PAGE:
Working as an addiction counselor, I’ve come to recognize some common early warning signs of a relapse. A large part of recovery is maintaining momentum toward healthy positive habits while effectively coping with difficult thoughts or painful emotions. Since relapses begin long before they happen, it is important to be able to spot the signs in one’s thoughts, emotions, and actions.
Catching a relapse early allows one to pivot back toward recovery before getting caught up in the downward spiral. Since relapse prevention is such an important area of recovery, I decided to compile a list of common early warning signs.
I created this list by collecting responses from 75 individuals in recovery and professionals in the addiction field. I then clustered the responses into a list of 12 themes. I wanted to capture a wide variety of experiences since everyone’s recovery looks different, and not everyone will share the same warning signs.
Here is the list of early warning signs of a relapse:
- Isolating oneself
- Becoming irritable and reactive
- Becoming dishonest and deceptive
- Worrying about other people
- Overconfidence in one’s recovery
- Shifting back into unhelpful networks
- Feeling increasingly apathetic
- Increasing boredom and entertainment seeking
- Falling out of healthy habits
- Increasing suicidal thoughts
- Getting stuck in your head
- Avoiding positive and negative feelings
According to a 2015 study on relapse prevention, these are common symptoms associated with post-acute withdrawal syndrome (PAWS), which may last up to two years.
Unlike acute withdrawal, which I wrote about here, PAWS consists of the longer-term emotional and psychological effects of discontinuing an addictive substance or behavior. A person may initially have no symptoms for weeks, falling into post-acute withdrawal unexpectedly, causing a high relapse risk.
I compiled this list of warning signs as a comprehensive yet brief resource one can quickly scan as a reminder of common red flags to watch out for. Catching yourself when you fall into the “stinking thinking” will hopefully allow you to reduce the risk of relapse.
Let’s take a closer look at the meaning of each early warning sign on the list.
Isolation is one of the most commonly cited relapse risk factors. Isolation can cause addiction, and addiction leads to further isolation.
As Stephanie described in my article on what addiction feels like:
The loneliness made me have time to think and the more time I had to think the more I wanted to use because all my thoughts were about using or the horrible person I had become while using.
In recovery, isolation further instills the sense of being separate and disconnected from others. Human beings are social creatures, and isolation cuts us off from this basic need. Increasingly isolating oneself heightens the risk of relapse and can be an early warning sign.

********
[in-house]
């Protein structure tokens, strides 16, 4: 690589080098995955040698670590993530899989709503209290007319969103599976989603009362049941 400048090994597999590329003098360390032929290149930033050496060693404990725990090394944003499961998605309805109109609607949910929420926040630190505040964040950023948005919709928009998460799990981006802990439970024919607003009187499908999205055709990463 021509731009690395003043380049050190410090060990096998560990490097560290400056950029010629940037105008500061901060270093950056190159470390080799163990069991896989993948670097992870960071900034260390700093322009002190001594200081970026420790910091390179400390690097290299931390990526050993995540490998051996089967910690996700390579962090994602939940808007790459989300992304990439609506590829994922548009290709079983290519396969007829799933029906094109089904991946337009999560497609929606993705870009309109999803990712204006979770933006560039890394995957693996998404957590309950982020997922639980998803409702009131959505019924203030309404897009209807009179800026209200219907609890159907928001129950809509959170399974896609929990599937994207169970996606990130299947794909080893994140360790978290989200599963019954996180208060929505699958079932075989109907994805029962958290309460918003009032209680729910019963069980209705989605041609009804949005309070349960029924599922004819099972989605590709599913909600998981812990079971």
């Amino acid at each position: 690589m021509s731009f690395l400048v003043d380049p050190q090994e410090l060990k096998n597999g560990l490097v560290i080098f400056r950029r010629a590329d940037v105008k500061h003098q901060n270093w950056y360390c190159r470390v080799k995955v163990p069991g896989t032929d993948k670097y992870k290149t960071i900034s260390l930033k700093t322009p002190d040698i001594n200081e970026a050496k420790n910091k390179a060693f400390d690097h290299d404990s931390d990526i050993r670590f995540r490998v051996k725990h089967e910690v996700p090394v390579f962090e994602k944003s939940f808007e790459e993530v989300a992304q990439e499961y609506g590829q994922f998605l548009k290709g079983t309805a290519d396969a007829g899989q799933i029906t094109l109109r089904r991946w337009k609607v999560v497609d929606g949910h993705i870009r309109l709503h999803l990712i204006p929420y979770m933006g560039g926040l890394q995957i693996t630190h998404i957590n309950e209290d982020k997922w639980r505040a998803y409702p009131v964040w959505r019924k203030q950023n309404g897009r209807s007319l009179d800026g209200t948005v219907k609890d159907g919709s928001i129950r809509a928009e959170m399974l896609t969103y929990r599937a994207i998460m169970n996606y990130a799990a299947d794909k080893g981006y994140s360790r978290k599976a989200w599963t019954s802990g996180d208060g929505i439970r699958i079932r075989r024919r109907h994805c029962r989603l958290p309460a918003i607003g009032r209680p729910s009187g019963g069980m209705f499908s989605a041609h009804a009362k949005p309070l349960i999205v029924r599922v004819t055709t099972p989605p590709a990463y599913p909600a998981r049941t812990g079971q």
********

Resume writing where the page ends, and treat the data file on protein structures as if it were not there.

Becoming Irritable, Reactive, and Resentful
Becoming increasingly irritable is another commonly cited warning sign of a potential relapse. Irritability generally consists of being highly reactive to situations. Instead of being able to take a step back when a problem arises, reacting consists of impulsively lashing out based on the emotion.
This reactivity carries over to one’s relationships were resentment builds leading to interpersonal conflict. Every small thing becomes perceived as a personal attack, and one begins to take on a defensive posture in one’s relationships.
As irritability, reactivity, and resentment build, one’s mind becomes rigid, and one’s sense of separateness from others is further instilled. As one progresses down this path, the risk of turning to addictive substances or behaviors increases.
Shifting Back Into Unhelpful Networks
One of the most frequently cited pieces of recovery advice is the need to change one’s network. Staying around the same unhelpful people leads to the same unhelpful behaviors. You are the product of the people you spend most of your time with.
As Stephanie shared in my article, “A Powerful Story of Addiction and Recovery“:
I dropped a lot of friends that still used. My best friend used cocaine, and I had to distance from her, too. No one ever wants to be alone, but the first bit of recovery is just that. It’s about tearing down the social network and rebuilding it with people that aren’t involved in that life.
A huge warning sign for a potential relapse is the withdrawal from social support, meetings, and reverting back to spending time with old friends who reinforce old behaviors.
Becoming Dishonest and Deceptive
Dishonesty and deception are some of the most common features of addiction. When in recovery, one is encouraged to begin telling the truth and speaking with candor.